Gomez v. Trump

Decision Date04 September 2020
Docket Number Case No. 20-cv-01926 (APM), Case No. 20-cv-01856 (APM),Case No. 20-cv-01419 (APM), Case No. 20-cv-02128 (APM), Case No. 20-cv-1907 (APM)
Citation485 F.Supp.3d 145
Parties Domingo Arreguin GOMEZ, et al., Plaintiffs, v. Donald J. TRUMP, et al., Defendants. Mohammed Abdulaziz Abdul Mohammed, et al., Plaintiffs, v. Michael R. Pompeo, et al., Defendants. Afsin Aker, et al., Plaintiffs, v. Donald J. Trump, et al., Defendants. Claudine Ngum Fonjong, et al., Plaintiffs, v. Donald J. Trump, et al., Defendants. Chandan Panda, et al., Plaintiffs, v. Chad F. Wolf, et al., Defendants.
CourtU.S. District Court — District of Columbia

Abadir Jama Barre, Pro Hac Vice, Barre Law LLC, Matthew David Ingber, Pro Hac Vice, Mayer Brown LLP, New York, NY, Esther H. Sung, Pro Hac Vice, Karen C. Tumlin, Pro Hac Vice, Justice Action Center, Los Angeles, CA, Jordan Elizabeth Cunnings, Pro Hac Vice, Nadia H. Dahab, Pro Hac Vice, Stephen Manning, Pro Hac Vice, Tess Hellgren, Pro Hac Vice, Innovation Law Lab, Portland, OR, Laboni Hoq, Pro Hac Vice, Law Office of Laboni A. Hoq, South Pasadena, CA, Jesse Matthew Bless, American Immigration Lawyers Association, Andrew John Pincus, Mayer Brown LLP, Washington, DC, Cleland B. Welton, II, Pro Hac Vice, Mayer Brown, for Plaintiffs Domingo Arreguin Gomez, Mirna S., Vicenta S.

Abadir Jama Barre, Pro Hac Vice, Barre Law LLC, New York, NY, Jordan Elizabeth Cunnings, Pro Hac Vice, Nadia H. Dahab, Innovation Law Lab, Portland, OR, Andrew John Pincus, Mayer Brown LLP, Washington, DC, for Plaintiffs 3Q Digital, Carmen Ligia Vidal Pimentel, Iwundu Epouse Kouadio Golden, Farangis Kurbonova, Asse International, Inc., Claudio Alejandro Sarni Jimenez, Superior Scape, Inc., Nazif Alam, Shipco Transport, Inc., Nancy Abarca, Angela Sinon, Powertrunk, Inc., M.S., Euraupair International, Inc., Daniel Chibundu Nwankwo, Jodi Lynn Karpes, Fatma Bushati, Aya Nakamura, Juan Carlos Rosario Lebron, Loida Phelps, Seiu Committee of Interns And Residents, Shyam Sundar Koirala, Aja Tamamu Mariama Kinteh.

Abadir Jama Barre, Pro Hac Vice, Barre Law LLC, New York, NY, Curtis Lee Morrison, Law Office of Curtis Morrison, Huntington Beach, CA, Rafael N. Urena, The Law Office of Rafael Urena, Los Angeles, CA, for Plaintiffs Claudine Ngum Fonjong, Mohammed Abdulaziz Abdul Mohammed, Itidal Mohammedsalih T. Mahjoub, A Minor, Yurii Ishchenko, E.I., Pawel Mieczkowski, Farid Kurbanov, Graeme John Ward, Dmitrii Pavlovich Velikii.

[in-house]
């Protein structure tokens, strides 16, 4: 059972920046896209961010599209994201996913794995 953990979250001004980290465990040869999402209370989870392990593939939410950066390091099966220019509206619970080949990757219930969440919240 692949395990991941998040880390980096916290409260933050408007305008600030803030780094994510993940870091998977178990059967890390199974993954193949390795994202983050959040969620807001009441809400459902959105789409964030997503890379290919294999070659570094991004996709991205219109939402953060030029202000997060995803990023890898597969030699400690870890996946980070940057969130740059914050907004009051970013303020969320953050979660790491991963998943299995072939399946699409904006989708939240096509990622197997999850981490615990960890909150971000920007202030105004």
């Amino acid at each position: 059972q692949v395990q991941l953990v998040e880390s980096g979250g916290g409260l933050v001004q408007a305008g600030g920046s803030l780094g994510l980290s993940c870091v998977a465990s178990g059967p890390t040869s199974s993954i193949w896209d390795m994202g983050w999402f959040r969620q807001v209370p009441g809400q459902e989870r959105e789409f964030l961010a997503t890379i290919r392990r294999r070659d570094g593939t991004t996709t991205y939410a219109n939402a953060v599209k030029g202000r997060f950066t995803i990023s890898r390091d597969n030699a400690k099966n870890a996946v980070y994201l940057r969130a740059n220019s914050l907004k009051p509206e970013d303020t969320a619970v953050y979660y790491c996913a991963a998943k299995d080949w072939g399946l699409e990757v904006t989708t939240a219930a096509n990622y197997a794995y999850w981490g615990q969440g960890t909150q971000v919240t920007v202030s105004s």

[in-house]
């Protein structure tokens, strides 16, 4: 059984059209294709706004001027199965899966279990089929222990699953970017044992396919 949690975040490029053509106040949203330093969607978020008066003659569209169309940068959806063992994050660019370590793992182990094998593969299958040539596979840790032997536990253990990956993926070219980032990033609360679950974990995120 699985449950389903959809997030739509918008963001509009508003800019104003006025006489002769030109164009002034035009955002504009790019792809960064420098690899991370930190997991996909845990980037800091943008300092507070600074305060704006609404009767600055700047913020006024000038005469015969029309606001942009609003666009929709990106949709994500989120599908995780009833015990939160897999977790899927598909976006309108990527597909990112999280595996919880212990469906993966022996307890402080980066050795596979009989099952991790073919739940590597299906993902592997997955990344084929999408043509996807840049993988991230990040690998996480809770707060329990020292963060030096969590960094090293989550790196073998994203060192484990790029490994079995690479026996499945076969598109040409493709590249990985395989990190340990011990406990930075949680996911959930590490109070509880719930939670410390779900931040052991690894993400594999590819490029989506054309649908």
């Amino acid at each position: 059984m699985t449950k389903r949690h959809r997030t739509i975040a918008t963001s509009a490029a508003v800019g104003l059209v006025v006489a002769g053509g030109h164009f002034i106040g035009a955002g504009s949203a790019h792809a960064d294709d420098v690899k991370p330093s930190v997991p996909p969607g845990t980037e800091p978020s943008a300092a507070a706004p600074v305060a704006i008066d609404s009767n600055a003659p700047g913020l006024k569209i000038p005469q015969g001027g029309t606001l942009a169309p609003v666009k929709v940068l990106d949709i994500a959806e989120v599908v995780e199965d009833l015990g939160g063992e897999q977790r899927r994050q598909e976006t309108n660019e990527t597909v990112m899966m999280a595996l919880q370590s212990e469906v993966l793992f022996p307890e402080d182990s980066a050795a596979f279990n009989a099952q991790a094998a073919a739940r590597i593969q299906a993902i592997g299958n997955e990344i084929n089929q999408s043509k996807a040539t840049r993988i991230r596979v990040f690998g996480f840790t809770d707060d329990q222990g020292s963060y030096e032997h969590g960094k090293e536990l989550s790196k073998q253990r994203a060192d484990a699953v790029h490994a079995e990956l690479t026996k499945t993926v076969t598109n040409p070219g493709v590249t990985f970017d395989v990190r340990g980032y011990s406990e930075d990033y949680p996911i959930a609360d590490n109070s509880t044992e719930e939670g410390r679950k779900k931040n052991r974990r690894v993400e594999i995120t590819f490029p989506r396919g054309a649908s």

Abadir Jama Barre, Pro Hac Vice, Barre Law LLC, New York, NY, Curtis Lee Morrison, Law Office of Curtis Morrison, Huntington Beach, CA, for Plaintiffs Festus Suh Neba, M.S., M.A., Cathy Bofumbo Elou, Elie Varangba Gia, George Samir Messiha Dawood, Youstina Samir Baghdady Azer, K.G.S.M., Alexey Nicolaevich Litvinov, Natalia Victorovna Litvinova, Elena Kirillovna Stavrakova.

Charles Herman Kuck, Kuck Immigration Partners LLC, Atlanta, GA, Jeff Joseph, Joseph & Hall, P.C., Aurora, CO, for Plaintiff Afsin Aker Kuck Baxter Immigration LLC 365 Northridge Rd., Suite 300 Atlanta, GA 30350 United States 4049498154.

Charles Herman Kuck, Kuck Immigration Partners LLC, Atlanta, GA, Curtis Lee Morrison, Law Office of Curtis Morrison, Huntington Beach, CA, Jeff Joseph, Joseph & Hall, P.C., Aurora, CO, for Plaintiff Afsin Aker.

Charles Herman Kuck, Kuck Immigration Partners LLC, Atlanta, GA, for Plaintiffs Mustafa Dogan Eker, Dilara Ayaydin, Emre Tarman, Erdal Tarman, Mustafa Madazli, Utkirbek Abdumominov, Danat Shekhe, Marina Karpova, Viktoriia Shekhe.

Bradley Bruce Banias, Wasden Banias LLC, Mount Pleasant, SC, Geoffrey Forney, Wasden Banias LLC, Philadelphia, PA, for Plaintiffs Chandan Panda, Lokesh Ghanta, Sruthi Kasam, Karan Murgai, Lokesh Ramamurthy, Renukadevi Ravichandran, Mounika Damarla, Aman Wadhwa.

Christopher Thomas Lyerla, Glenn M. Girdharry, James Wen, Thomas Benton York, U.S. Department of Justice, William Chang, Robert Aaron Caplen, United States Attorney's Office, Washington, DC, for Defendants Donald J. Trump, Michael Pompeo.

Christopher Thomas Lyerla, Glenn M. Girdharry, James Wen, Thomas Benton York, U.S. Department of Justice, William Chang, U.S. Attorney's Office for the District of Columbia, Washington, DC, for Defendants William Barr, United States Department of State, United States Department of Homeland Security, Chad F. Wolf.

Abadir Jama Barre, Pro Hac Vice, Barre Law LLC, New York, NY, Curtis Lee Morrison, Law Office of Curtis Morrison, Huntington Beach, CA, Glenn M. Girdharry, U.S. Department of Justice, Washington, DC, Rafael N. Urena, The Law Office of Rafael Urena, Los Angeles, CA, for Defendant A Minor.

MEMORANDUM OPINION AND ORDER